This morning, I set out on a challenging bicycle ride, about 60 km, riding from my home to the Gatineau Hills. The key to the story is making it up long, fairly steep, climbs. I didn’t get all the way, stopping at a place called Pink Lake (it actually is green).
This year, I graduated to the serious cyclist category with the special bicycle shoes that clip to special pedals. When I’m in day-to-day places, I’m often the fastest person on two wheels. Not in the Gatineau on a Sunday morning. This is the domain of the serious riders — who had no trouble passing me on the way up and certainly on the way down. (I held my hands on the brakes — the idea of flying down a steep mountain hill on a bicycle even when the road is closed to cars is still a bit scary for me.)
I’ll return to the route and will push harder, further, and faster. The goal here isn’t to be the quickest person on two wheels; but to test the endurance and strength and see how much more I can take. I know that I’ve made much progress since starting cycling about six years ago. I enjoy testing my resilience.
In my opinion, resilience associates with perseverance, the ability to continue with an endeavour when there are plenty of short-term reasons to quit. Undoubtedly the most successful application in my personal life occurred when I accepted Vivian’s observation after three dates to be friends — literally. We stayed in touch and even coined a phrase for our get-togethers: “Non-date dates” for a decade. Then things changed and she suggested it was time to get serious. Two years later, we married (we’ve been together now, gulp, 24 years.)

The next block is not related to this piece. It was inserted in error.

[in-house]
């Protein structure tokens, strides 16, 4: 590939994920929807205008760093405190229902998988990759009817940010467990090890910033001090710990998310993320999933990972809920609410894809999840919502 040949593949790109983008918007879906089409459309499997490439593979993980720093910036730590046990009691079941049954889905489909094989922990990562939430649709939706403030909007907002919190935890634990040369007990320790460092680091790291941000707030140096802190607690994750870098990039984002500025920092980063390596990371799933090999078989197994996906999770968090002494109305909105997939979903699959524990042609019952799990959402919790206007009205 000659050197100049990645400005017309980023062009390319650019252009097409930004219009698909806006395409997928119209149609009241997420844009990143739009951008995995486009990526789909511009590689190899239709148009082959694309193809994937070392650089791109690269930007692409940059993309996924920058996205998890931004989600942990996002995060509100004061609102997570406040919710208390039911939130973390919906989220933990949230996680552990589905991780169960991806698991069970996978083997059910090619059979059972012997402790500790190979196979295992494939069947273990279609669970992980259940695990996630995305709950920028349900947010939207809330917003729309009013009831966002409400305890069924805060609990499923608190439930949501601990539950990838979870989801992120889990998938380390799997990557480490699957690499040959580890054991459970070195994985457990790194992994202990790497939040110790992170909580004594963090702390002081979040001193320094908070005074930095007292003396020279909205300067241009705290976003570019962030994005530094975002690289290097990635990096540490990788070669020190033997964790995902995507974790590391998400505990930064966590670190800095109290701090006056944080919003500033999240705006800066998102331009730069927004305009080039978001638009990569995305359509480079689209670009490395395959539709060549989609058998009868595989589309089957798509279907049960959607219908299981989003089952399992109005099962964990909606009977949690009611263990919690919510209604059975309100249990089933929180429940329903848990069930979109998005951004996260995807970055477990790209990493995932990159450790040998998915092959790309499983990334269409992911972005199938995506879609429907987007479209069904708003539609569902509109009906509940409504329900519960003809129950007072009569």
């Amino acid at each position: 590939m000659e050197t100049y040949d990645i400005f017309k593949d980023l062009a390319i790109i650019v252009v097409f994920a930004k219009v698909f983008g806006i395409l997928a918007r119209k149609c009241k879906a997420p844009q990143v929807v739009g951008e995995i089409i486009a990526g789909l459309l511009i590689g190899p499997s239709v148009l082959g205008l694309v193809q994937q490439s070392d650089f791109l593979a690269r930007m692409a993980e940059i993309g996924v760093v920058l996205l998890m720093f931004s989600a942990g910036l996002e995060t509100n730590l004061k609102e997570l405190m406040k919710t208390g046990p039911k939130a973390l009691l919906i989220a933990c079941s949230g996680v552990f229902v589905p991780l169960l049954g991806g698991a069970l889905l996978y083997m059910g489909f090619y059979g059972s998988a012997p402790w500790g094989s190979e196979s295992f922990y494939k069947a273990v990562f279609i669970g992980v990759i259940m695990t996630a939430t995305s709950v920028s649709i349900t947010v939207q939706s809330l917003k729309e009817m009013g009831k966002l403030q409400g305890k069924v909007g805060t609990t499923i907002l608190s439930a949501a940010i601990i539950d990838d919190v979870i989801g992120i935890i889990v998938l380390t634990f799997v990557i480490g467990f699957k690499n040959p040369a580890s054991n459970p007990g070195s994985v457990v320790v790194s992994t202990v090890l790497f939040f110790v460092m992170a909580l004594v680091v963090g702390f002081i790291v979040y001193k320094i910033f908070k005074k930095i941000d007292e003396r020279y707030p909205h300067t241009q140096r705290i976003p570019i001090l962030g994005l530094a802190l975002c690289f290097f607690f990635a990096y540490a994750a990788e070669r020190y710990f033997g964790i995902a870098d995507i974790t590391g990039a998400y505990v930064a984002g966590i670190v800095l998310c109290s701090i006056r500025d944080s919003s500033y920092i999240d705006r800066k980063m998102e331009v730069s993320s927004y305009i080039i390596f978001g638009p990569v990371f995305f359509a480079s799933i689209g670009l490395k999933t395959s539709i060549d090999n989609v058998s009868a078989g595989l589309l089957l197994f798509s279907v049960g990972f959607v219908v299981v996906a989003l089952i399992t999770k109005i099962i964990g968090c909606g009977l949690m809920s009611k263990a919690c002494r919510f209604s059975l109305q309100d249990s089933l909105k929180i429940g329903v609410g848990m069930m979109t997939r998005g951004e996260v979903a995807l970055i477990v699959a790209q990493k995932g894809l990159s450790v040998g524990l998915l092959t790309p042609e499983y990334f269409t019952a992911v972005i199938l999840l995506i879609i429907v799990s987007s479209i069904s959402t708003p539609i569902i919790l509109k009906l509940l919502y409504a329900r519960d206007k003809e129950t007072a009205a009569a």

The business story is more nuanced, because there have been plenty of crisis points and near-death experiences, and at various times, I thought it was coming to an end, but the story had additional chapters. I think the reason for this survival relates to my intuitive sense to regard a crisis as serious before it really is out of control. In other words, I have panic attacks long before there is actual reason for a panic. This gives us time for remedial activities and averts failure.
The question here though is whether can we teach or guide individuals and businesses to achieve resiliency. Frankly, I don’t see an easy answer. Resiliency is more than the ability to delay gratification, and it goes beyond (though relates to) goal-achieving outlooks. You might want to look for resiliency in your employee hiring process; this could be assessed by asking if the candidates to describe an experience where they were tested in achieving a goal; or perhaps looking for signs of accomplishment that can only happen with plenty of time and effort.